Life & Letters

Correspondence

About this Item

Title: Richard Maurice Bucke to Walt Whitman, 28 August 1888

Date: August 28, 1888

Editorial note: The annotation, "See notes Aug 30, 1888," is in the hand of Horace Traubel.

Source: Transcribed from digital images or a microfilm reproduction of the original item. For a description of the editorial rationale behind our treatment of the correspondence, see our statement of editorial policy.

Location: The Charles E. Feinberg Collection of the Papers of Walt Whitman, 1839–1919, Library of Congress, Washington, D.C.

Whitman Archive ID: loc.07227

Contributors to digital file: Jeannette Schollaert, Ian Faith, Caterina Bernardini, and Stephanie Blalock



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Superintendent's Office.1
ASYLUM FOR THE INSANE
LONDON.
ONTARIO
London, Ont.,
28 Aug 1888

Many thanks for your note of 26th enclosing frontispiece and leaf from Lippencott —it must be mighty slow for you staying in one room all the time—I think they ought to fit up the two downstairs rooms for you and have you there—you could sit by the window and see out would be more in the world—do you not think you would like it better? it would be no trouble to make the change—just put all the furniture you needed in those two rooms and live in them day & night—then why not have a low easy carraige call round for you occationally on good days and drive a mile or two? It would not be much but it would make a change—I would let the horse & buggy go and arrange for the easy carriage (hire it) in their place—I wish I could better attend to such things—perhaps I will be after a while if the meter turns out as we expect— I wish you would show this letter to Horace2 and authorise him to move in the matters mentioned or at all events consult him on the points raised—yes, H. is first class, I do not know what we should have done without him—all well here.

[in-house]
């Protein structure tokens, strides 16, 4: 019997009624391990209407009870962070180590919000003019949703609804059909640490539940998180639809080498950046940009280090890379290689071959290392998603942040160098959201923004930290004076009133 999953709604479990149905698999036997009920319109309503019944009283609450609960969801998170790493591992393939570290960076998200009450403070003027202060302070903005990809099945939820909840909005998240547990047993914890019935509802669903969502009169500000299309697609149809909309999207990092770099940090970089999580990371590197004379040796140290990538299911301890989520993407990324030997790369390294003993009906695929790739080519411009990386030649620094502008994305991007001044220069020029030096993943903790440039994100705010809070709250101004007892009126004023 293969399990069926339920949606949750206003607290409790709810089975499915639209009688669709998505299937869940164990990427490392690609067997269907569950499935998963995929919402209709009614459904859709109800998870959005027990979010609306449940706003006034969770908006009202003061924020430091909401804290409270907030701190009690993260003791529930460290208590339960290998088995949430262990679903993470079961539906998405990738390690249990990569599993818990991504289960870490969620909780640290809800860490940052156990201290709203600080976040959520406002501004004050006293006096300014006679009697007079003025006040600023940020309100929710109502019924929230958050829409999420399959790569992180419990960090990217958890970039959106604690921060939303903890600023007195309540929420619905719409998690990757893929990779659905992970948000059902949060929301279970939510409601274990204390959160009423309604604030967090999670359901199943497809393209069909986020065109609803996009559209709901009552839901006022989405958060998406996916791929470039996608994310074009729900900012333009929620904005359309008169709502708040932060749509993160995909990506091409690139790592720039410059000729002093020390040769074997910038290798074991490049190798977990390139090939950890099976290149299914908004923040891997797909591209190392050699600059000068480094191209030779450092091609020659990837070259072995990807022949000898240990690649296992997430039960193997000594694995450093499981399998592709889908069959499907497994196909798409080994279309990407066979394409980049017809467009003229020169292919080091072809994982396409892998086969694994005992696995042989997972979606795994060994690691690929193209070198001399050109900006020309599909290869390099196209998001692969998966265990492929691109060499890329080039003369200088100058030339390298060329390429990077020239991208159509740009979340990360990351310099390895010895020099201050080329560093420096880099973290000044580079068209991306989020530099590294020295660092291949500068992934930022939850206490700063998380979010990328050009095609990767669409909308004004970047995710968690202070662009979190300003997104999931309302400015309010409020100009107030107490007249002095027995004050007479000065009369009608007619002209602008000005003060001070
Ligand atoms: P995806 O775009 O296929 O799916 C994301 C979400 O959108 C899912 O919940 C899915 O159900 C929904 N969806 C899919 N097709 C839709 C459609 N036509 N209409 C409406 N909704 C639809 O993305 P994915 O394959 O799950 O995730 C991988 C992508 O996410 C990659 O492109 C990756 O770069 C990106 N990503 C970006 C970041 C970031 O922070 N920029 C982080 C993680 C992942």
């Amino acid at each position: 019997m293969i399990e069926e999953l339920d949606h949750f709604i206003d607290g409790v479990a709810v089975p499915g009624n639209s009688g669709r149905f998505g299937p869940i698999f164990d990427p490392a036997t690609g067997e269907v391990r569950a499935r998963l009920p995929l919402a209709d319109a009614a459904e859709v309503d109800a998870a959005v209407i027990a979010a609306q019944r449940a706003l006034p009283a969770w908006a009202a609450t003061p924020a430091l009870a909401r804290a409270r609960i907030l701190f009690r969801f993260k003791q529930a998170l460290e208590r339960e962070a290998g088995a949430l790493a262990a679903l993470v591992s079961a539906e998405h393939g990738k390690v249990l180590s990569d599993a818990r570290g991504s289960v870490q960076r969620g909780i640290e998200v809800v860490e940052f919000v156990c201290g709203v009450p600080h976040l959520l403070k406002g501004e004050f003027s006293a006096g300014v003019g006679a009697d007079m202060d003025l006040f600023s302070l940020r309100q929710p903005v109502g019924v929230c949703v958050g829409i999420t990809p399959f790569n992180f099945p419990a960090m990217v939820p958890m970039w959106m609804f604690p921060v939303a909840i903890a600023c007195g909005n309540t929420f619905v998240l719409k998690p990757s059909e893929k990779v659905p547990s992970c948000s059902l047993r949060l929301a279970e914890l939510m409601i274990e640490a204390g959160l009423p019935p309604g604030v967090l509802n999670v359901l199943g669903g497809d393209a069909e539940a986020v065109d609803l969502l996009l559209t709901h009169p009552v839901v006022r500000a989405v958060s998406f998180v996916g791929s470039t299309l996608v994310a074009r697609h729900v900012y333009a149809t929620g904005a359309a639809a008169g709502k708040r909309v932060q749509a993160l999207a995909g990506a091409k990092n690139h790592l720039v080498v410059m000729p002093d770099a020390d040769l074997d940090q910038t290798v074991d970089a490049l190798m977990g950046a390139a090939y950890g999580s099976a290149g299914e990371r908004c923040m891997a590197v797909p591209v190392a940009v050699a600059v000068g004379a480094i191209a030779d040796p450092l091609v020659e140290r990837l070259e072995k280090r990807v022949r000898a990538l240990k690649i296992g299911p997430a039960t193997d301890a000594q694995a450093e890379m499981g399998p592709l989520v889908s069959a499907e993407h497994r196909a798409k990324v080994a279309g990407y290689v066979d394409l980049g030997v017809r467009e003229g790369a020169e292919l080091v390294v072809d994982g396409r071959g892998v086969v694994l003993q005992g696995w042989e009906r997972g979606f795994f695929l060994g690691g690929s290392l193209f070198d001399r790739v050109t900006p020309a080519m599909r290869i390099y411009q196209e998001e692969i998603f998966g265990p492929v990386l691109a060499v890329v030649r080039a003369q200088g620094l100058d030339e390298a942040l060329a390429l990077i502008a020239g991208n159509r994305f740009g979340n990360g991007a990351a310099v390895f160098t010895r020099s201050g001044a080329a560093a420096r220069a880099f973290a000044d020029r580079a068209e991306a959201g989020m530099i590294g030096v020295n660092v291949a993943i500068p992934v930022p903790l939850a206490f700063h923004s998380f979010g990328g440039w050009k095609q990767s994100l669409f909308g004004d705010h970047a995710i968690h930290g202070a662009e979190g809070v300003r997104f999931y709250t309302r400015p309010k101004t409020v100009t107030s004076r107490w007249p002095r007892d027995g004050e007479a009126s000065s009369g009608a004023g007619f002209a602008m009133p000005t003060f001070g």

Your friend
RM Bucke


Correspondent:
Richard Maurice Bucke (1837–1902) was a Canadian physician and psychiatrist who grew close to Whitman after reading Leaves of Grass in 1867 (and later memorizing it) and meeting the poet in Camden a decade later. Even before meeting Whitman, Bucke claimed in 1872 that a reading of Leaves of Grass led him to experience "cosmic consciousness" and an overwhelming sense of epiphany. Bucke became the poet's first biographer with Walt Whitman (Philadelphia: David McKay, 1883), and he later served as one of his medical advisors and literary executors. For more on the relationship of Bucke and Whitman, see Howard Nelson, "Bucke, Richard Maurice," Walt Whitman: An Encyclopedia, ed. J.R. LeMaster and Donald D. Kummings (New York: Garland Publishing, 1998).

Notes:

1. This letter is addressed: Walt Whitman | 328 Mickle Street | Camden | New Jersey | USA. It is postmarked: LONDON | PM | AU 28 | 88 | CANADA.  [back]

2. Horace L. Traubel (1858–1919) was an American essayist, poet, and magazine publisher. He is best remembered as the literary executor, biographer, and self-fashioned "spirit child" of Walt Whitman. During the mid-1880s and until Whitman's death in 1892, Traubel visited the poet virtually every day and took thorough notes of their conversations, which he later transcribed and published in three large volumes entitled With Walt Whitman in Camden (1906, 1908, & 1914). After his death, Traubel left behind enough manuscripts for six more volumes of the series, the final two of which were published in 1996. For more on Traubel, see Ed Folsom, "Traubel, Horace L. [1858–1919]," Walt Whitman: An Encyclopedia, ed. J.R. LeMaster and Donald D. Kummings (New York: Garland Publishing, 1998). [back]


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